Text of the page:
Air France currently offers more than 150 flights a week to Paris from 12 U.S. cities and is adding Dallas/Fort Worth as its 11th U.S. gateway on March 31, 2019. The French flag carrier offers flash fares to Paris (and other destinations) about once a month, so sign up to follow the carrier’s Facebook and Twitter accounts.

Eurostar trains make the trip from city center to city center, between London’s St. Pancras International Station to Gare du Nord in Paris, in just over 2 hours for a little as $60 each way. Eurostar ticket pricing fluctuates like airline tickets, with the lowest prices usually offered for midweek travel. Be sure to hold onto your boarding pass: it offers 2-for-1 entry to many museums and exhibitions in both cities.

Where to stay; what to do

Coal Drops Yard

In London, there are lots of hotel to choose from right near St. Pancras International railway station, which is steps from the British Library and its many free events and exhibitions. Nearby is the Wellcome Collection, a hip and free science and health-themed museum that markets itself to the “incurably curious.”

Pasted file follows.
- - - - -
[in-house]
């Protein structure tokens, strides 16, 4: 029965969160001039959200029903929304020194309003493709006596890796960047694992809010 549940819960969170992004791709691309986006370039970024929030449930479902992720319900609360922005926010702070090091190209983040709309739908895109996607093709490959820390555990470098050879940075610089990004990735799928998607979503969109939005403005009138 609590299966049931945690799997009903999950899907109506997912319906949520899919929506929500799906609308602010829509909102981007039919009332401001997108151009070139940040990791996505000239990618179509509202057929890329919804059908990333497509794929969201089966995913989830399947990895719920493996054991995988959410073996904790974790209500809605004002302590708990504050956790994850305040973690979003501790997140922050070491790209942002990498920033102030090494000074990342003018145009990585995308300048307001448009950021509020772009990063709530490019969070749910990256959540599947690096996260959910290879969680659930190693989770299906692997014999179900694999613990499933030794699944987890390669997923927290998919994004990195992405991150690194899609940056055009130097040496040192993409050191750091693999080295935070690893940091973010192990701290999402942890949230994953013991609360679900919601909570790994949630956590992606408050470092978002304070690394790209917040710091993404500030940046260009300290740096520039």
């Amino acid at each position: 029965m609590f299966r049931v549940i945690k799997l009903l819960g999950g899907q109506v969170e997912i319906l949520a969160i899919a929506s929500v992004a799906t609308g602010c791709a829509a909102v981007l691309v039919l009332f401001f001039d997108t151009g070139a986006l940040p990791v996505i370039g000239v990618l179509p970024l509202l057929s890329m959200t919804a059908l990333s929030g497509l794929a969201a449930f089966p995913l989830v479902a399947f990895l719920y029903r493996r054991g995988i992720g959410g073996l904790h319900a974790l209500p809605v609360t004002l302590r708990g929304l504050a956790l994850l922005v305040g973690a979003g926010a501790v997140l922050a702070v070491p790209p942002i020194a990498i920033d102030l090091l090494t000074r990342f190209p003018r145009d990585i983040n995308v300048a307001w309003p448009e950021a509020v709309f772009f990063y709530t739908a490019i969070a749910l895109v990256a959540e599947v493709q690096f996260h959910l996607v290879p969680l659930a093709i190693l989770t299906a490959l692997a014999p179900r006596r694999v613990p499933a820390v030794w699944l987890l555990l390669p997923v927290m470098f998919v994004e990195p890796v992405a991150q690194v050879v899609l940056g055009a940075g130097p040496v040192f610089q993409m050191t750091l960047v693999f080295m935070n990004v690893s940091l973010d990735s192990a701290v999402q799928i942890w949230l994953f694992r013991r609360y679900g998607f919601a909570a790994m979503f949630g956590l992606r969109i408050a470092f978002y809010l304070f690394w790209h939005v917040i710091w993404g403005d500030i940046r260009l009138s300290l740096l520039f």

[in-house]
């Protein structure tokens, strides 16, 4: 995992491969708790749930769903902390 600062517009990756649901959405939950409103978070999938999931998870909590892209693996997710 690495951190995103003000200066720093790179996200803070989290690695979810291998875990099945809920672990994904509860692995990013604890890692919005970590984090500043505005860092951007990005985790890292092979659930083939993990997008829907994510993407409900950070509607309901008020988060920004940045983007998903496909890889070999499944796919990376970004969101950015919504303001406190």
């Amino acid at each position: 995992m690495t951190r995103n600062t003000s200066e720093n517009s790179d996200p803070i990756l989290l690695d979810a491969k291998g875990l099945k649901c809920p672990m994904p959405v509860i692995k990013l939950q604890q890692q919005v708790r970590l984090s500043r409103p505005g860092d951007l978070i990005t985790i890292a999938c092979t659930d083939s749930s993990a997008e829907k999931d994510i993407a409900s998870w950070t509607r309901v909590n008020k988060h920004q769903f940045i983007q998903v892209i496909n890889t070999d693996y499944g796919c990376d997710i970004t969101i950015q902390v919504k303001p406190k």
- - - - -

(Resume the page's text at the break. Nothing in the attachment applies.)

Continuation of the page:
Coal Drops Yard, built in 1850 to handle the eight million tons of coal delivered to London each year, has been transformed into the city’s newest trendy destination. Located in King’s Cross, just a few minutes’ walk from St. Pancras, the shopping and dining center boasts more than 50 stores, restaurants and cafés, including the flagship store of Wolf & Badger, which gathers cool offerings from independent brands, and Casa Pastor, serving Mexican-inspired tacos, alongside mezcals, Mexican beers and imaginative margaritas.

For convenience and a hefty dose of the historic, splurge on a two-night stay at the St. Pancras Renaissance Hotel, inside St. Pancras station. The “Seat to Suite” package includes lounge access as well as a concierge escort between your room and your seat on the Eurostar train, which departs from St. Pancras station.

If you’ll be heading back to the states from Paris, choose a hotel in the city center that offers easy access to museums, café and other top attractions.

The newly renovated 97-room Renaissance Paris Vendome Hotel, near the Tuileries Garden and the Louvre in the city’s historic 1st arrondissement is a good option. Book a breakfast-included package (croissants galore!); seek out nearby “hidden gems” suggested by the hotel’s “Navigator”; and let the front desk book you a seat (preferably at the chef’s counter) in the hotel’s popular-with-locals Balagan Restaurant, which serves an ever-changing menu of Israeli-inspired Middle Eastern meals.